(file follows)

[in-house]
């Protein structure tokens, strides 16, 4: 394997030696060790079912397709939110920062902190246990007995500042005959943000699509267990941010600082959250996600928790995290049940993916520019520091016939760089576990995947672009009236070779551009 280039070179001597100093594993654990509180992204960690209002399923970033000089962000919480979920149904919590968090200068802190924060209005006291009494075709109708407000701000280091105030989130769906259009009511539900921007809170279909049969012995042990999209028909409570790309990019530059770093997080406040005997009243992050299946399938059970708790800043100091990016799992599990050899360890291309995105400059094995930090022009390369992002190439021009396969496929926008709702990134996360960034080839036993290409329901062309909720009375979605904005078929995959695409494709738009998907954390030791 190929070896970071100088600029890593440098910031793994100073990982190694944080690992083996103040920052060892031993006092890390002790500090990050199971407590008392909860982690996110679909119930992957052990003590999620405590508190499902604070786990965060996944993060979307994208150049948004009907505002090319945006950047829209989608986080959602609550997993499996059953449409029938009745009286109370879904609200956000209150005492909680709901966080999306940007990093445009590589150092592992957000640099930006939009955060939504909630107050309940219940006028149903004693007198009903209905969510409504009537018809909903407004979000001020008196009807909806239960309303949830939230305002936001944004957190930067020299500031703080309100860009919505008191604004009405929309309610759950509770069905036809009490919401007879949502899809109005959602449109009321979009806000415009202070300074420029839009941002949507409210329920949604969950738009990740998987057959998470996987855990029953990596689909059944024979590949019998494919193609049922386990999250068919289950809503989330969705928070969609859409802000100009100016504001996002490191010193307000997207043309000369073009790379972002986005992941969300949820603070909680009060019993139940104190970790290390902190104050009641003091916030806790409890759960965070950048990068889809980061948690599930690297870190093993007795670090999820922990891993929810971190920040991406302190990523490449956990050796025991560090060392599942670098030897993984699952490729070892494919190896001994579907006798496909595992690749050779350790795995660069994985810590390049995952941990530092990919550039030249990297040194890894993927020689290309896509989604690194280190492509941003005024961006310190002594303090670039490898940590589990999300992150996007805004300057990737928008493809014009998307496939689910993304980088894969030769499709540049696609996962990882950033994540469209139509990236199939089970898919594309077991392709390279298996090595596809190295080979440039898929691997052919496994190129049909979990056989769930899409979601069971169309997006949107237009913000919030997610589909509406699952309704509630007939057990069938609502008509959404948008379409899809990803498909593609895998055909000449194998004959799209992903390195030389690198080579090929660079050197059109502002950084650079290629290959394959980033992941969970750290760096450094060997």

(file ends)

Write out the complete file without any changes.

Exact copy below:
[in-house]
């Protein structure tokens, strides 16, 4: 394997030696060790079912397709939110920062902190246990007995500042005959943000699509267990941010600082959250996600928790995290049940993916520019520091016939760089576990995947672009009236070779551009 280039070179001597100093594993654990509180992204960690209002399923970033000089962000919480979920149904919590968090200068802190924060209005006291009494075709109708407000701000280091105030989130769906259009009511539900921007809170279909049969012995042990999209028909409570790309990019530059770093997080406040005997009243992050299946399938059970708790800043100091990016799992599990050899360890291309995105400059094995930090022009390369992002190439021009396969496929926008709702990134996360960034080839036993290409329901062309909720009375979605904005078929995959695409494709738009998907954390030791 190929070896970071100088600029890593440098910031793994100073990982190694944080690992083996103040920052060892031993006092890390002790500090990050199971407590008392909860982690996110679909119930992957052990003590999620405590508190499902604070786990965060996944993060979307994208150049948004009907505002090319945006950047829209989608986080959602609550997993499996059953449409029938009745009286109370879904609200956000209150005492909680709901966080999306940007990093445009590589150092592992957000640099930006939009955060939504909630107050309940219940006028149903004693007198009903209905969510409504009537018809909903407004979000001020008196009807909806239960309303949830939230305002936001944004957190930067020299500031703080309100860009919505008191604004009405929309309610759950509770069905036809009490919401007879949502899809109005959602449109009321979009806000415009202070300074420029839009941002949507409210329920949604969950738009990740998987057959998470996987855990029953990596689909059944024979590949019998494919193609049922386990999250068919289950809503989330969705928070969609859409802000100009100016504001996002490191010193307000997207043309000369073009790379972002986005992941969300949820603070909680009060019993139940104190970790290390902190104050009641003091916030806790409890759960965070950048990068889809980061948690599930690297870190093993007795670090999820922990891993929810971190920040991406302190990523490449956990050796025991560090060392599942670098030897993984699952490729070892494919190896001994579907006798496909595992690749050779350790795995660069994985810590390049995952941990530092990919550039030249990297040194890894993927020689290309896509989604690194280190492509941003005024961006310190002594303090670039490898940590589990999300992150996007805004300057990737928008493809014009998307496939689910993304980088894969030769499709540049696609996962990882950033994540469209139509990236199939089970898919594309077991392709390279298996090595596809190295080979440039898929691997052919496994190129049909979990056989769930899409979601069971169309997006949107237009913000919030997610589909509406699952309704509630007939057990069938609502008509959404948008379409899809990803498909593609895998055909000449194998004959799209992903390195030389690198080579090929660079050197059109502002950084650079290629290959394959980033992941969970750290760096450094060997």